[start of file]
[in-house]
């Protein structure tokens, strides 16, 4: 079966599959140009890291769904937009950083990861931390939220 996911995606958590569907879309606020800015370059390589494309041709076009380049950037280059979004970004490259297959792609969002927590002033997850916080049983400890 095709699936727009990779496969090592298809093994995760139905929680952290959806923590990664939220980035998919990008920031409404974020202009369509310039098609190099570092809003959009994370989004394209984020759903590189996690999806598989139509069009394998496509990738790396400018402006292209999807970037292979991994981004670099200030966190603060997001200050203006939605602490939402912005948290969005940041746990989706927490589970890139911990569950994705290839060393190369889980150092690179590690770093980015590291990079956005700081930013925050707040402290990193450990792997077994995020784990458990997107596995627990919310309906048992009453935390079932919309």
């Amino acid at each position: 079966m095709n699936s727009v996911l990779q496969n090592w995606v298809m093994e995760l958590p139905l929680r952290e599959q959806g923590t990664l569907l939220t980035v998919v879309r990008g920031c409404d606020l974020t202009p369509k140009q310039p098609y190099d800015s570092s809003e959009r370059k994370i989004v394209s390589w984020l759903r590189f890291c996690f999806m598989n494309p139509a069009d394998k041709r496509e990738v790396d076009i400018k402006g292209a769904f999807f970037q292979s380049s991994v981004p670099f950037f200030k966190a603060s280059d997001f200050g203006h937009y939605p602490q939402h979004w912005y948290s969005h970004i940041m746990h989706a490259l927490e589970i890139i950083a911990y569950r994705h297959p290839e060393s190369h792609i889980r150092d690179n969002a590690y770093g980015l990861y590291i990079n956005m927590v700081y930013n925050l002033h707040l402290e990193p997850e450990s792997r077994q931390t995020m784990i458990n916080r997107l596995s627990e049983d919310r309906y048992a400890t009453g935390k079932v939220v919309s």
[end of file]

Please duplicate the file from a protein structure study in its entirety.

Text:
[in-house]
């Protein structure tokens, strides 16, 4: 079966599959140009890291769904937009950083990861931390939220 996911995606958590569907879309606020800015370059390589494309041709076009380049950037280059979004970004490259297959792609969002927590002033997850916080049983400890 095709699936727009990779496969090592298809093994995760139905929680952290959806923590990664939220980035998919990008920031409404974020202009369509310039098609190099570092809003959009994370989004394209984020759903590189996690999806598989139509069009394998496509990738790396400018402006292209999807970037292979991994981004670099200030966190603060997001200050203006939605602490939402912005948290969005940041746990989706927490589970890139911990569950994705290839060393190369889980150092690179590690770093980015590291990079956005700081930013925050707040402290990193450990792997077994995020784990458990997107596995627990919310309906048992009453935390079932919309």
């Amino acid at each position: 079966m095709n699936s727009v996911l990779q496969n090592w995606v298809m093994e995760l958590p139905l929680r952290e599959q959806g923590t990664l569907l939220t980035v998919v879309r990008g920031c409404d606020l974020t202009p369509k140009q310039p098609y190099d800015s570092s809003e959009r370059k994370i989004v394209s390589w984020l759903r590189f890291c996690f999806m598989n494309p139509a069009d394998k041709r496509e990738v790396d076009i400018k402006g292209a769904f999807f970037q292979s380049s991994v981004p670099f950037f200030k966190a603060s280059d997001f200050g203006h937009y939605p602490q939402h979004w912005y948290s969005h970004i940041m746990h989706a490259l927490e589970i890139i950083a911990y569950r994705h297959p290839e060393s190369h792609i889980r150092d690179n969002a590690y770093g980015l990861y590291i990079n956005m927590v700081y930013n925050l002033h707040l402290e990193p997850e450990s792997r077994q931390t995020m784990i458990n916080r997107l596995s627990e049983d919310r309906y048992a400890t009453g935390k079932v939220v919309s």